This summer I entered an online book tour contest to host the author of Wrecked on my blog…and I Won! I don’t win anything very often so this is a big deal for me. I tend to the be the 1 in 10,000 in a bad way usually.
I follow Jeff Goins’ blog, so of course I purchased his first book the day it released. Wrecked did not disappoint.
This was one of the first books I uploaded to my Kobo reader, and I read it in a day. I really enjoyed the thought-provoking style of his writing, and authenticity. He challenged my thinking in a number of ways. I regret buying the e-version now though, because there’s so many places I want to highlight and make notes in the margins…and I can’t 🙁 Maybe I’ll have to buy a paper version soon.
On the book’s release, Jeff launched a contest for those who had read the book and had their own blogs to host him for an interview or guest post based on a pitch you sent in.
The same week I stumbled upon his book tour contest, I heard a podcast Jeff did with Mitch Joel on Six Pixels of Separation (if you have an interest in marketing make sure you follow Mitch, he’s very funny and practical…and he’s CANADIAN 🙂 )
I came up with an idea for an interview and sent it in (a day after the contest closed – ooops). The next day I received this email:
Congratulations! You’ve been chosen to participate in the online book tour for Wrecked.
You are invited to host a Q&A. Here’s how it will work – send me a few questions that would be applicable to your readers, I’ll answer and send them back…
**Jeff, if everyone got an interview don’t wreck this for me. 😛
It’s taken him a bit to get to me, but worth the wait IMO. Hope you enjoy!
LHW: There’s many theories (and studies have been done) supporting the idea that Creatives (writer’s in particular, but not limited to) are tortured souls. The list of authors coming from abusive childhoods, struggling with addictions of a variety of sorts and mental disorders, including depression, is long. Would you say those writers were ‘wrecked’ or would you define wrecked another way?
JG: That’s a great question. I have a more redemptive view of being wrecked. Certainly, there is pain in life that cannot be explained. There are situations that expose us to incomprehensible suffering. Getting wrecked means more than that.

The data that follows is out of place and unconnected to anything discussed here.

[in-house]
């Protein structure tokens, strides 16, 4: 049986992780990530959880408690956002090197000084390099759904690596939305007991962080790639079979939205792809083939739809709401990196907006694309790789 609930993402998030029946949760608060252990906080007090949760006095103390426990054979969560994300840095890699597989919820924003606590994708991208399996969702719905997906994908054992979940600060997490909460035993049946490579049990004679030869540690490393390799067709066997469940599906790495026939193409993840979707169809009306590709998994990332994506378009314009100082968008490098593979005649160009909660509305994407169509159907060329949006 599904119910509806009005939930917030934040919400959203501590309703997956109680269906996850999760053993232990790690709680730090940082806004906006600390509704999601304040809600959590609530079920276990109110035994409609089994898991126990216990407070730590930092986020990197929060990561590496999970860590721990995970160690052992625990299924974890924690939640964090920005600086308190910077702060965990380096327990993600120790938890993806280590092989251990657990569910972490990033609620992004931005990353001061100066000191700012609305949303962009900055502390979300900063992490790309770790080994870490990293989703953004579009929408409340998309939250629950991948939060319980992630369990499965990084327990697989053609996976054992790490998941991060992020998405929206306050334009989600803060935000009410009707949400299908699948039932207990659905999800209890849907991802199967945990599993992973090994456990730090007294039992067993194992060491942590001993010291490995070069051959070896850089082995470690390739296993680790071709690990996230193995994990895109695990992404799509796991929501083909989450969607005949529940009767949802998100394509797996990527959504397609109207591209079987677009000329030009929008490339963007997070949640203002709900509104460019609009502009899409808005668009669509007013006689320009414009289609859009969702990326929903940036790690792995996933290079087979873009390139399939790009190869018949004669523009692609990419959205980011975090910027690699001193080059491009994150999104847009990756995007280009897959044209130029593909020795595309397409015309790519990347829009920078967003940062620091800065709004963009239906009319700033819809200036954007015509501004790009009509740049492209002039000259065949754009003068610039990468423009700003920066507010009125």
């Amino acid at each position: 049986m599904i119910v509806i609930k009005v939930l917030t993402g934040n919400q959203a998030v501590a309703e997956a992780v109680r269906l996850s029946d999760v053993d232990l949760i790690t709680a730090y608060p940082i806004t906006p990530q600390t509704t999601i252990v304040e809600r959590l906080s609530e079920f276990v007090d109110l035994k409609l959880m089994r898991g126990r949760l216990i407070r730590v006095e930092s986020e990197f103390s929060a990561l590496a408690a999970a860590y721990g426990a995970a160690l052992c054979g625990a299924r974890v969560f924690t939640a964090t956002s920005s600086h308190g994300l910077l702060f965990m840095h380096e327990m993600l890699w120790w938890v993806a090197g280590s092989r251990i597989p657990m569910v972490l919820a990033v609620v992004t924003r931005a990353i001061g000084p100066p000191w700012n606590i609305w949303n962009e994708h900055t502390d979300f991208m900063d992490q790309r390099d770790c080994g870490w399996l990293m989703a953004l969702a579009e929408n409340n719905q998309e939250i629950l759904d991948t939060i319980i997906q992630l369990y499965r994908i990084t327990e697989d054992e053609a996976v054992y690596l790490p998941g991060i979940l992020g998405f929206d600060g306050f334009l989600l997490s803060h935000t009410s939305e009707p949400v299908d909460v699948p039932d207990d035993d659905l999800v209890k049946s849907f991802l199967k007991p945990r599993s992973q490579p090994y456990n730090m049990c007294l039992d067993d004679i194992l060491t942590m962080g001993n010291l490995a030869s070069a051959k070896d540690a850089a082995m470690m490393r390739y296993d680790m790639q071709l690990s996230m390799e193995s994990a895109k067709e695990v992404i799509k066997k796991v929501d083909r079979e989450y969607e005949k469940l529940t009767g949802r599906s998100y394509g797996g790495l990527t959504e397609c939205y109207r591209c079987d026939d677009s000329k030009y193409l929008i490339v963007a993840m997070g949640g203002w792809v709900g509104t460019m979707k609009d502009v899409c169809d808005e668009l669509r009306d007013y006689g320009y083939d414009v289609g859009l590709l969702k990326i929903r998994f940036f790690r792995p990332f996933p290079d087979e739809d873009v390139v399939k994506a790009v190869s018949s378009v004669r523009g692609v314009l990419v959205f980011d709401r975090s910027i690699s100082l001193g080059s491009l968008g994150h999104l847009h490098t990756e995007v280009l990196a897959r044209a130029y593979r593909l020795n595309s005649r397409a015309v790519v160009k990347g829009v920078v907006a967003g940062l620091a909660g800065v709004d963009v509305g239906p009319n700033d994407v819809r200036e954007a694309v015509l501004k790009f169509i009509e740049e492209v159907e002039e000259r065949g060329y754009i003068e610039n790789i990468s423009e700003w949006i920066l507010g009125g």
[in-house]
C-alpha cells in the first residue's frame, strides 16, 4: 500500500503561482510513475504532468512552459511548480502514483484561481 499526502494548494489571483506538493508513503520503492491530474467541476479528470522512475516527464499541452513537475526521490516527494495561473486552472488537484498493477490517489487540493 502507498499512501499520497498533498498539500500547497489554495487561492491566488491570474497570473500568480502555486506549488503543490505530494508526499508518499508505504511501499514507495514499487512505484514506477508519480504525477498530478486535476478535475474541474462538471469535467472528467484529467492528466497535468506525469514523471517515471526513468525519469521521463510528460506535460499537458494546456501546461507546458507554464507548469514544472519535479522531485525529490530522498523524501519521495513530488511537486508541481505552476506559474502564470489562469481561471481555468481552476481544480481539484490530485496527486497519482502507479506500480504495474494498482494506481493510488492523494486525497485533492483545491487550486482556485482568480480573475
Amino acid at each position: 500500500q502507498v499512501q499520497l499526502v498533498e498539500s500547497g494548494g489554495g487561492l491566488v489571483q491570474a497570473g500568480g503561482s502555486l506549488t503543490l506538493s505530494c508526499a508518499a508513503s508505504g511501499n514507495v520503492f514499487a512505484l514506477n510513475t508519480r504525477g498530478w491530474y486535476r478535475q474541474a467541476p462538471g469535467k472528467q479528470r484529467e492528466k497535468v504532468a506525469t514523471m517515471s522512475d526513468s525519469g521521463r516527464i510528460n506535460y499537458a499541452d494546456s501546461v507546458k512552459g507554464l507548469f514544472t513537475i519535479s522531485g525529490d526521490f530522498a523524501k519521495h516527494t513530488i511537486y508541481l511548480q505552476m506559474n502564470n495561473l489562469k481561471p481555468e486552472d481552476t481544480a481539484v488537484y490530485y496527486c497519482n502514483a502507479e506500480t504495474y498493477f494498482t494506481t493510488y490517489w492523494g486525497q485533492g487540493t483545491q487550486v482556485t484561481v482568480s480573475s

I would never attempt to explain away someone else’s pain or say that it was good. What I would say is anything that happens to us is not beyond redemption; it can be used for good, in some way.
To be wrecked, quite simply, is to be made uncomfortable. This means that the experience doesn’t devastate you (even if it’s a devastating experience); it empowers you. A wrecked experience shifts your worldview away from self and onto the bigger picture of the world around you. It isn’t easy, nor does it feel good — but it is good.
LHW: You defined wrecked as: to intentionally step into discomfort and live in that tension. How could being ‘wrecked’ in this sense, help or hinder a writer? Do you think being wrecked is a valuable (or required) experience for a writer?
JG: I think it’s essential. Writers need empathy. They need to write stories and messages that meet people where they’re at and give them hope. Connection is a must for a writer who wants her words to matter.
What’s the best way to do this? To actually feel what you write about. In other words, you can’t fake it. Having a wrecked experience is a great way to make you sensitive to other people’s needs.
LHW: In a podcast interview with Twist Image’s Mitch Joel you said, “Creativity comes out of hardship, out of strife.” What did you mean by that? What advice would you give writers concerning this?
JG: I read the Bible. In it, the book of Genesis gives the account that God creates the universe out of chaos. This is an age-old philosophical debate: did God create the chaos or merely shape it? What’s interesting is that the chaos was there, regardless. This is an allegory for all creative processes; we must begin with a mess.
Messes aren’t clean or easy to manage. They are chaotic. It is the artist’s job not to tame the chaos, but find a way to hover above it (just like God) and bring some order to it — that’s the creative process.
LHW: My blog tagline is “Blogging Through The Fire” and I like to dive deep and honestly write about difficult issues and situations – experiences that wreck us (because the truth sets us free). Do you think that, as a writer, your writing has improved or been deepened by your own exploration of the situations and circumstances that wrecked you? Have these experiences affected your writing in any way?
JG: Love that name.
To answer your question: definitely. The more I become a better person by listening to other people’s stories and making them feel like they matter, the better writer I become.
For me, writing is deeply personal and intimate. The more I get in touch with how I feel and what gives other people hope and encouragement, the more I know what to write and how to write.
Writing is a tool that makes us feel more human, so it stands to reason that the more human we feel, the better we will write.
What do you think – should writers be wrecked? Does being a tortured soul make our writing better, more authentic, more realistic?
Been told you should learn Deep Point Of View? Had an editor or critique partner tell you to “go deeper” with the emotions in your fiction? Looking for a community of writers seeking to create emotional connections with readers? Check out the Free Resource Hub and then join the Going Deeper With Emotions In Fiction Facebook group.